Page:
Beware the Golden Calf

Worshiping the golden calf, as in Exodus 32:1-...

Worshiping the golden calf, as in Exodus 32:1-35, illustration from a Bible card published 1901 by the Providence Lithograph Company (Photo credit: Wikipedia)

According to Biblical tradition after the Israelites were liberated from bondage of the Pharoah of Egypt they arrived at Mt. Sinai where the first and only mass revelation of the Almighty Creator of the world occurred.  The mountain was shrouded in thick smoke and fire blazed as the voice of the Almighty uttered the Decalogue (or 10 Commandments).  The people feared for their lives and begged Moses to go up to the mountain and act as an intermediary between themselves and this awesome manifestation of the Creator.  So Moses went up the mountain where it is believed the rest of the Torah (or first 5 books of the Bible) were communicated to him over the course of 40 days.

Apparently it only took 40 days for this awesome revelation to be forgotten and the Israelites demanded Moses’ brother Aaron to create a new God for them.  So all the gold was collected and the Golden Calf appeared.   It’s amazing how quickly the people turned to a new god after witnessing the awesome power of the Creator.  When Moses came down from the mountain he was outraged at the idolatry, destroyed the tablets and ordered the execution of thousands before going back up the mountain to beg for forgiveness and receive the Torah again.

It is very unlikely that this Biblical Account is based on an actual event that occurred.  To be totally honest, it doesn’t have to be based on a true event to teach a very important message.  The Bible is a highly allegorical book with veiled teachings and very little of it should be taken literally.  It has been a long tradition, that still exists to this day, to teach lessons – especially ones about life and morality – using stories (or parables).  This is why Rabbis and scholars have studied the Bible so much for thousands of years.  

So, let’s look at this allegorically and with a touch of rationalism.

Why on earth would people who had just witnessed the undeniable revelation of the Almighty start worshiping a Golden Calf?  Surely if you or I had witnessed something like this we would never had resorted to the worship of an inanimate object, right?

Wrong.

The Golden Calf is still around today and is worshiped by more people than any other god that has ever been worshiped.  In fact, at one point in time everyone reading this (myself included) has worshiped the Golden Calf.  Not the physical one, but what it actually represents.

Gold = wealth, money, power

Calf = food, sustenance, possessions

Combine the 2 and you have the formula for the root of all evil – greed.

So what’s the lesson?

We should not think that the world revolves around us.  That our problems are bigger than someone else’s.  That we are more deserving than someone else to have a bigger house or a larger income.  That personal wealth makes us better than our friends. The thought that the person who works at Wal-Mart or McDonald’s is any less of a person than the CEO of a major corporation is detestable and immoral.  The Golden Calf represents the dangers of people relying on the physical things to make themselves happy or to calculate their worth.  It’s not what’s in your bank account that defines you, it’s what’s in your heart and your mind.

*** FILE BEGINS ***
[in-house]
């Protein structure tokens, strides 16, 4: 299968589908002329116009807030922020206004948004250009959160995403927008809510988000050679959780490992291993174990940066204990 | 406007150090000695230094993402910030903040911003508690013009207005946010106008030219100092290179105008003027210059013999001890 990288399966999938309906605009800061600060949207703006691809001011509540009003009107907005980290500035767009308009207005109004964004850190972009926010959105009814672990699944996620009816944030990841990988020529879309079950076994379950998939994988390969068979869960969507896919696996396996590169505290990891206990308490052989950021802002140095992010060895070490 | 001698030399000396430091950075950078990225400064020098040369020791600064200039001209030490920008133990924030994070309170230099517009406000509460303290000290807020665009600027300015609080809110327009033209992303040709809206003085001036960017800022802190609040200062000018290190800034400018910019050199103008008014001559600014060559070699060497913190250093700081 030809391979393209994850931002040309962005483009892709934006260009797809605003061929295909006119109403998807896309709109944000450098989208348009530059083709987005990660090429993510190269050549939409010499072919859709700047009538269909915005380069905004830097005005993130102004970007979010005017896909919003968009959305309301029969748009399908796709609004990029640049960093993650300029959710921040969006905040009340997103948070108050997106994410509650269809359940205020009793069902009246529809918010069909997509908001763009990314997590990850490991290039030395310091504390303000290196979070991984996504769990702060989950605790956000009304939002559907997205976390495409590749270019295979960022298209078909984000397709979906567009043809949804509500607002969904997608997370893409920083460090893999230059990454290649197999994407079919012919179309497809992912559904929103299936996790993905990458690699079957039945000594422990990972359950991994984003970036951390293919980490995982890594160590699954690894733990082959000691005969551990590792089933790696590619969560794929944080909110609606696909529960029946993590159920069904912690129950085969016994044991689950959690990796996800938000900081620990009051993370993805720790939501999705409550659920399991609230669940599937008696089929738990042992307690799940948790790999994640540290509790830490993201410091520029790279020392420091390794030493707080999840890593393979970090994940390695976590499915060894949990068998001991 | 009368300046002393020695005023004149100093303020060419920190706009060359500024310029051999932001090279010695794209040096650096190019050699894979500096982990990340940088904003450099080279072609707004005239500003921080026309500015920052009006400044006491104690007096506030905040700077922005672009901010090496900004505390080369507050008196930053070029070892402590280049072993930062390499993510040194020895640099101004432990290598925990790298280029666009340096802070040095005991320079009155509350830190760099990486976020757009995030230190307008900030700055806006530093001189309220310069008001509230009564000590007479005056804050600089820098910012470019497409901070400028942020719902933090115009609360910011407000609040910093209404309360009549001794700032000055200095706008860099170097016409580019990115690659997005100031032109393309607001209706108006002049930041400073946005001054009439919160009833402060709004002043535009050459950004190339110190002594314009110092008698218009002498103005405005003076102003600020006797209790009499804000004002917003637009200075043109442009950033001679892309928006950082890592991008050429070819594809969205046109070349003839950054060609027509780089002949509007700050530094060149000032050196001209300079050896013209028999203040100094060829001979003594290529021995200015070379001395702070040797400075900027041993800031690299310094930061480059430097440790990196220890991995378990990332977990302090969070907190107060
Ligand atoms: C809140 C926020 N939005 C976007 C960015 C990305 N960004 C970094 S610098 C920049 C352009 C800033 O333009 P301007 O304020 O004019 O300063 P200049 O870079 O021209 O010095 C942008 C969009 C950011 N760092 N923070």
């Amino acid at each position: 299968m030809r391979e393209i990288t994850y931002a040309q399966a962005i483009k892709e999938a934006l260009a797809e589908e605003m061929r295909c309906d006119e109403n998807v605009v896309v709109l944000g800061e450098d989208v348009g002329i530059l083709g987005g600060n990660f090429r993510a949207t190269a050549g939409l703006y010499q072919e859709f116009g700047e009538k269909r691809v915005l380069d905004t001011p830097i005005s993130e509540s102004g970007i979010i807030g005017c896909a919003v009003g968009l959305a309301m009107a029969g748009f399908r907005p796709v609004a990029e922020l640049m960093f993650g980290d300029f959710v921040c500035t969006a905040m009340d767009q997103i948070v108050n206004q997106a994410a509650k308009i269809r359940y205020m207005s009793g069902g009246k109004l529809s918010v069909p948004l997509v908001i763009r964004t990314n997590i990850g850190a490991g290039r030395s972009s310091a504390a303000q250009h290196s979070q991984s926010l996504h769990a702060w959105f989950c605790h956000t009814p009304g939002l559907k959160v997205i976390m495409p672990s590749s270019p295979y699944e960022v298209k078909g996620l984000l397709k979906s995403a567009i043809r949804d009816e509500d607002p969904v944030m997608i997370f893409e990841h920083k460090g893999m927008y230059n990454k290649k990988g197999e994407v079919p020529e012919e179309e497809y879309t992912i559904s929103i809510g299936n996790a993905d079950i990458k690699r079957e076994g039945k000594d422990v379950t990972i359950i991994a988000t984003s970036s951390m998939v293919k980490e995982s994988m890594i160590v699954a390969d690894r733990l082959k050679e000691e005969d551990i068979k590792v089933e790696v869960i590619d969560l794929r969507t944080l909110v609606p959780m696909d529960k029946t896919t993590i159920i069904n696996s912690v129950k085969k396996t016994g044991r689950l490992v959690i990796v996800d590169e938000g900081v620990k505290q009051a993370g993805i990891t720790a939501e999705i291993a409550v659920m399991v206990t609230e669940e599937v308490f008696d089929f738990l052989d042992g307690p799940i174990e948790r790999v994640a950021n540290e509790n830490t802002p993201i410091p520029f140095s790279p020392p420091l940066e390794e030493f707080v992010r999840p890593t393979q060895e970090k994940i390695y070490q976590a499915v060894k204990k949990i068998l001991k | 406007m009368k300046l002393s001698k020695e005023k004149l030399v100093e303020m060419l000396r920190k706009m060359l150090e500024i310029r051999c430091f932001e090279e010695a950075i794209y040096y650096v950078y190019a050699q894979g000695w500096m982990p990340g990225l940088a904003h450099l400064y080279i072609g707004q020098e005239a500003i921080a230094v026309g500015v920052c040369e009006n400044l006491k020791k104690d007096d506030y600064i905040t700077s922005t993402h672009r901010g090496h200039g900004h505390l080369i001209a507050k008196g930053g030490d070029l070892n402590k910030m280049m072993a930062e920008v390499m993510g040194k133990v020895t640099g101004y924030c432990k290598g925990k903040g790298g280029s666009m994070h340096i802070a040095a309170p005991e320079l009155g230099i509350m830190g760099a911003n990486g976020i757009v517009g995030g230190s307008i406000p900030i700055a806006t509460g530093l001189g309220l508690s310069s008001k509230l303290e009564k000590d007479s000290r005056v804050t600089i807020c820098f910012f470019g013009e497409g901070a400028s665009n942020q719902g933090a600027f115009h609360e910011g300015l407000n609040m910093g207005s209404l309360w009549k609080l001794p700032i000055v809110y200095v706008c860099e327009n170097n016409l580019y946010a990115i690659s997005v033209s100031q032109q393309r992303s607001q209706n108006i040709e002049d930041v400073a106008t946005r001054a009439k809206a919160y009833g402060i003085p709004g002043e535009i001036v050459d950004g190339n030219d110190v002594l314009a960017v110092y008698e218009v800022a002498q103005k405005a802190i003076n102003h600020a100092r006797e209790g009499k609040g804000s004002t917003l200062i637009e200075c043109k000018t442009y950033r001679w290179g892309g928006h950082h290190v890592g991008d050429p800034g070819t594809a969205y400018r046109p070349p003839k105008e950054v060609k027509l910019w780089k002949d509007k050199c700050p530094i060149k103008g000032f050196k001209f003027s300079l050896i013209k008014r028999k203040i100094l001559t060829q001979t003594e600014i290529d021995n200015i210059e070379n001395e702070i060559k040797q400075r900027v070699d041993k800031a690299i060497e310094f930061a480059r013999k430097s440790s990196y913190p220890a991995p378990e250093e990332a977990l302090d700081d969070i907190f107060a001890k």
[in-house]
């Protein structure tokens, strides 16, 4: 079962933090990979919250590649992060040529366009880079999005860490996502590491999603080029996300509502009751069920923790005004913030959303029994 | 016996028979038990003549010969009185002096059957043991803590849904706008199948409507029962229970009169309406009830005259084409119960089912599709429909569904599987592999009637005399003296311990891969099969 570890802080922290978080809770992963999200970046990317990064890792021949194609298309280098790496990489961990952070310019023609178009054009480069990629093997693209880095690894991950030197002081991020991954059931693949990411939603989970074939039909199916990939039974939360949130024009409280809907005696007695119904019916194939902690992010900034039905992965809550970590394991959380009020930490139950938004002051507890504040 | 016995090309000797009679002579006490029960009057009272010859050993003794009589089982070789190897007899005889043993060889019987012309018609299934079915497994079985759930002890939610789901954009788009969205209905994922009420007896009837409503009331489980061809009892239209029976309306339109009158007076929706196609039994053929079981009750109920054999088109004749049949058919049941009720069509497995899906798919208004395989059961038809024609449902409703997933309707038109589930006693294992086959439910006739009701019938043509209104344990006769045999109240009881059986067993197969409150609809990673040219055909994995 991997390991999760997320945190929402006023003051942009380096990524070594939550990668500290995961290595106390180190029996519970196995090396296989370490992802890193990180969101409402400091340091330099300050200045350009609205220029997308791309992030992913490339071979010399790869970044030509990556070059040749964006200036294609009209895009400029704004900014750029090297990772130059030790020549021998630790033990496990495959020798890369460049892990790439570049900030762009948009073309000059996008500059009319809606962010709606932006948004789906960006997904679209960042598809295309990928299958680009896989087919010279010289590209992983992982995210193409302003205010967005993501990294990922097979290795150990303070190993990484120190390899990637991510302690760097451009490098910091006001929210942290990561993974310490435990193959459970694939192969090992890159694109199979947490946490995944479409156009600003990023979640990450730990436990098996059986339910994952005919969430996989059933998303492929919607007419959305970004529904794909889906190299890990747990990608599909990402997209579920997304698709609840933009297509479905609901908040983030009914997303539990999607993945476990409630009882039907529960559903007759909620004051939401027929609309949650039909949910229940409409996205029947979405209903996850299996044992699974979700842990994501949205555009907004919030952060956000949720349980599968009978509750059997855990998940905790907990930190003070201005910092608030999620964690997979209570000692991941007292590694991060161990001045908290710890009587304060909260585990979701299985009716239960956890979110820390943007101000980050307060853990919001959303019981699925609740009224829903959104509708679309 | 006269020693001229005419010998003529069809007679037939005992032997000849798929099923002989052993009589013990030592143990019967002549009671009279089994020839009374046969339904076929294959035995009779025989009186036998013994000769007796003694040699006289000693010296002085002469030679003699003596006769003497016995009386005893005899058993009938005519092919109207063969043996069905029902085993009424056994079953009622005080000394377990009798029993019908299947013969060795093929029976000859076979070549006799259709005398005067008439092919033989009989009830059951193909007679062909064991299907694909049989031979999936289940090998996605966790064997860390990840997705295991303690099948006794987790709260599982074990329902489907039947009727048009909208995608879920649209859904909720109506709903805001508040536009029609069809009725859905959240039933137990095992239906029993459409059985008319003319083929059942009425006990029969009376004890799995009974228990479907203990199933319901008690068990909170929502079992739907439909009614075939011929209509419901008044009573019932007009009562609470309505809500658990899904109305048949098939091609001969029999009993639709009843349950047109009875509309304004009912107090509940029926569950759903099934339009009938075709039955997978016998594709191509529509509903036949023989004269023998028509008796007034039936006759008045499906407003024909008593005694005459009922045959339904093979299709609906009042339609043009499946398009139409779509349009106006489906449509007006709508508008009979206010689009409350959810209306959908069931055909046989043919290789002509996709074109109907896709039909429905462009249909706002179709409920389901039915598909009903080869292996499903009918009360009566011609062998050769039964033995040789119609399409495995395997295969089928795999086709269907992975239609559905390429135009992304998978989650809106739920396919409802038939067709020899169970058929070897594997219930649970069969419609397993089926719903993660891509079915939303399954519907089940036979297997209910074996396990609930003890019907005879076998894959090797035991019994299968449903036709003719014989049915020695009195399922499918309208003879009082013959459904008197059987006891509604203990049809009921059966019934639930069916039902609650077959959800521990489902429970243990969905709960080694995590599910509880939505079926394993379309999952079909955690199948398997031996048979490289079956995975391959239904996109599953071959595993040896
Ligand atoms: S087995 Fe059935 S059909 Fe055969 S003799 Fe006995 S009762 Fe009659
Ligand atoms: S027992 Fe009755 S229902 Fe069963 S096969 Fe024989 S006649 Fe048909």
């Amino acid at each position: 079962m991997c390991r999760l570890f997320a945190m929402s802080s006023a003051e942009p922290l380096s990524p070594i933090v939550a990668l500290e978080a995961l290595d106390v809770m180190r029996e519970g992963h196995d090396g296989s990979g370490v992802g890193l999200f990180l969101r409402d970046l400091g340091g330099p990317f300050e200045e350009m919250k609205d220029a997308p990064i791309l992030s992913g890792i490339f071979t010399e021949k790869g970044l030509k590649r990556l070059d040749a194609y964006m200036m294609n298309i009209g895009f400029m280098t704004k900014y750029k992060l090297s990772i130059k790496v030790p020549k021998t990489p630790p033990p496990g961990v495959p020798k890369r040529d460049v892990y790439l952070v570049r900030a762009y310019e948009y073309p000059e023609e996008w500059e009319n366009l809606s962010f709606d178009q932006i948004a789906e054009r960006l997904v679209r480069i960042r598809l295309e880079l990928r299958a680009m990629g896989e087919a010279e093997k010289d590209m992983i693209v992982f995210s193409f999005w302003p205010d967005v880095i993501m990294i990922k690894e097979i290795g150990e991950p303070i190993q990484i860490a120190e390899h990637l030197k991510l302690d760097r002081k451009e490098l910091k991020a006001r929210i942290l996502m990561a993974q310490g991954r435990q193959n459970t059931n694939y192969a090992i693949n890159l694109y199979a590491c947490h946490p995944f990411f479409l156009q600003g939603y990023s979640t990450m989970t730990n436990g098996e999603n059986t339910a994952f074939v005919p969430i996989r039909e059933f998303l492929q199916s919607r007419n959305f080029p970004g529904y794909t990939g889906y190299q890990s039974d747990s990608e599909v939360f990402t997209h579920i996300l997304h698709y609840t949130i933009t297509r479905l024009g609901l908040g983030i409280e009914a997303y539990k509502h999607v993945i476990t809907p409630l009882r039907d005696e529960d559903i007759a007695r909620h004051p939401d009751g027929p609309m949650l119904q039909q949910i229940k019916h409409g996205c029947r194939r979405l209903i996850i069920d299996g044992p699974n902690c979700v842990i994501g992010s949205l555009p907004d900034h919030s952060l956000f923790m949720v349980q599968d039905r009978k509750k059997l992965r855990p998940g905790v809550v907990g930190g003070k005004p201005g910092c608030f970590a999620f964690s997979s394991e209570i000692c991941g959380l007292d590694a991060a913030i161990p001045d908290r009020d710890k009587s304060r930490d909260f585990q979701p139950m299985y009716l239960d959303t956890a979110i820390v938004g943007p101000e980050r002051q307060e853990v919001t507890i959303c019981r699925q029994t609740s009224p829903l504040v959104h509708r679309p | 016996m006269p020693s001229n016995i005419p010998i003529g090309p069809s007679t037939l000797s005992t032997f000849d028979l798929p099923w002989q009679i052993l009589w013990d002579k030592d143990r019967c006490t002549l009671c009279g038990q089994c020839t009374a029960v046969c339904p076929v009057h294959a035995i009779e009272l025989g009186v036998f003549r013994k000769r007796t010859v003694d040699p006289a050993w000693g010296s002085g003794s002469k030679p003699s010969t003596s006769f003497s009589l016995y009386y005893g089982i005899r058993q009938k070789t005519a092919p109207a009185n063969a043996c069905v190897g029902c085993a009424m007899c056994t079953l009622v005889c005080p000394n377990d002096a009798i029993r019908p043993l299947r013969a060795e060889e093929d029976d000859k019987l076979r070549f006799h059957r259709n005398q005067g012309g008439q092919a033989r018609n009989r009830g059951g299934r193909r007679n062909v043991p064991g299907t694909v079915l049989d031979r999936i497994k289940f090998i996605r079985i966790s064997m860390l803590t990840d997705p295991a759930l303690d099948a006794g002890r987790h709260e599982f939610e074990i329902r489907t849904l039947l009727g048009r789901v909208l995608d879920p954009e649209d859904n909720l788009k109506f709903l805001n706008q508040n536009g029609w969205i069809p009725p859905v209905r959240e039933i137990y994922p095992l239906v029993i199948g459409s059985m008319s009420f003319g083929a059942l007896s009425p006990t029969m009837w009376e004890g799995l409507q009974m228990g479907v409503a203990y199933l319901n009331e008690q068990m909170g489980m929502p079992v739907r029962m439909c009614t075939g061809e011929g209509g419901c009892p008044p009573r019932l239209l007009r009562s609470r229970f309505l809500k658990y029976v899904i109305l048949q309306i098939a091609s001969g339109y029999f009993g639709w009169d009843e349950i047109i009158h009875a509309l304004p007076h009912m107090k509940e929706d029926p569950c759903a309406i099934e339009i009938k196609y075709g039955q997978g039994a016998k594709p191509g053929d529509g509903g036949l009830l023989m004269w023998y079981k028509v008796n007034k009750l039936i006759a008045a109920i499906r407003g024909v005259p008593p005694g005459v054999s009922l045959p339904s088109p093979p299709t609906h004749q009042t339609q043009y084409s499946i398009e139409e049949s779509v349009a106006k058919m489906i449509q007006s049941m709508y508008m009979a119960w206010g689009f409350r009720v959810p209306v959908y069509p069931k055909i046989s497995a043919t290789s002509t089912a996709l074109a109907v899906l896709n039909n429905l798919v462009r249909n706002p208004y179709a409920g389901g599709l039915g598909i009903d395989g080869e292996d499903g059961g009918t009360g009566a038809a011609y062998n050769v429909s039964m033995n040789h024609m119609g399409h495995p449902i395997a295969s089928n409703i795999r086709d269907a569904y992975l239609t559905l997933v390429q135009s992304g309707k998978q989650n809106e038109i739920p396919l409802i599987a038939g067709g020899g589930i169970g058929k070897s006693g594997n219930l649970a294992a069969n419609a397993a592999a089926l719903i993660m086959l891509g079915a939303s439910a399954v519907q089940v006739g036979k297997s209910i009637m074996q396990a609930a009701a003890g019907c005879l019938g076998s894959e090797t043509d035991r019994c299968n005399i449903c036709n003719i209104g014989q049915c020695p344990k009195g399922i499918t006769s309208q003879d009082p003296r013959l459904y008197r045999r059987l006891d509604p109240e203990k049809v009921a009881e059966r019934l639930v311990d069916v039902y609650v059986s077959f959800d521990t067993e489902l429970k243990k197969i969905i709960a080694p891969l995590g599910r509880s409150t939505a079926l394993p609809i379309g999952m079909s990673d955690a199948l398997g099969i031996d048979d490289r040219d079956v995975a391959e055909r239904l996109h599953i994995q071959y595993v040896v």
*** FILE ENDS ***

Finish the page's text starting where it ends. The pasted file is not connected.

In addition to not valuing the physical and monetary is the necessity to revere God.  God, is not a tyrant and not an anthropomorphic judgemental deity.  God, in the simplest of terms, is the essence of life and the origin of love and morality.

The lesson is to value life and to love one another and that morality really matters.  To accept the fact that there is something beyond our comprehension that enables life and weaves together the fabric of time and space.  That nothing we gather in life goes with us when we die.  So rather than focus all our energy on ourselves, we should focus it more on those around us.

Beware the Golden Calf.

Shavuot – The arrival of the Torah

I must apologize for the length of time between my last post and now.  I started this blog for 3 reasons:

  1. To help me by means of a manual outlet to express my views about God while still searching and seeking a closer understanding of the various paths.
  2. To find a path that works for me, should one exist.
  3. To share the experience with all of you.

I grew up a Christian and the tenets of that faith were what I followed for most of my childhood.  As I grew up I had a serious problem with the entire concept of the Almighty diminishing himself in human form to sacrifice himself in order to wash away all sin.  The problem to me is the whole doctrine of irresponsibility of the Christian faith.  Now, rather than go on an anti-Christian rant I will continue the story. .. I rejected all revealed religion and detested the mere concept of organized religion in general.  Then I became a Freemason and began to read some really amazing books and learn things I’d never even imagined.  A lot of Freemasonry finds its origin in the Judeo-Christian Bible and the Kabbalah.  Since I was a Christian, and went to well over a decade of Bible Study classes, I assumed I knew the Bible already and so I took an interest in the Kabbalah.  As I started my Kabbalah journey I found many references to the Torah and it became clear that in order to really grasp the true Kabbalah (not the Madonna red string nonsense) you needed to first master the Torah.  I then found out the study of the Torah in Judaism is significantly different to the “Old Testament” presented in Christianity (for my Christian friends that may not know, the Torah is the first 5 books of the Bible – Genesis, Exodus, Leviticus, Numbers, Deuteronomy). 

So I  began studying Torah and after a distracting intermission where I reread The Age of Reason (which while interesting and inflammatory, completely misses the fact that much of the Torah and the rest of the Bible is allegory) I have been studying the Torah every day now for the last few months and it is without a doubt the most enlightening and rewarding experience my mind has ever had.   I am hooked.  The Torah, Talmud, the Midrash, and the rest of the Holy Scriptures of Judaism have me pretty convinced that my path is already paved and all I needed was the right map.  I continue to study the Torah every night using various rabbinic commentaries and I can honestly say that I learn something new every day and that I have never been more motivated to be a better person than when I read It.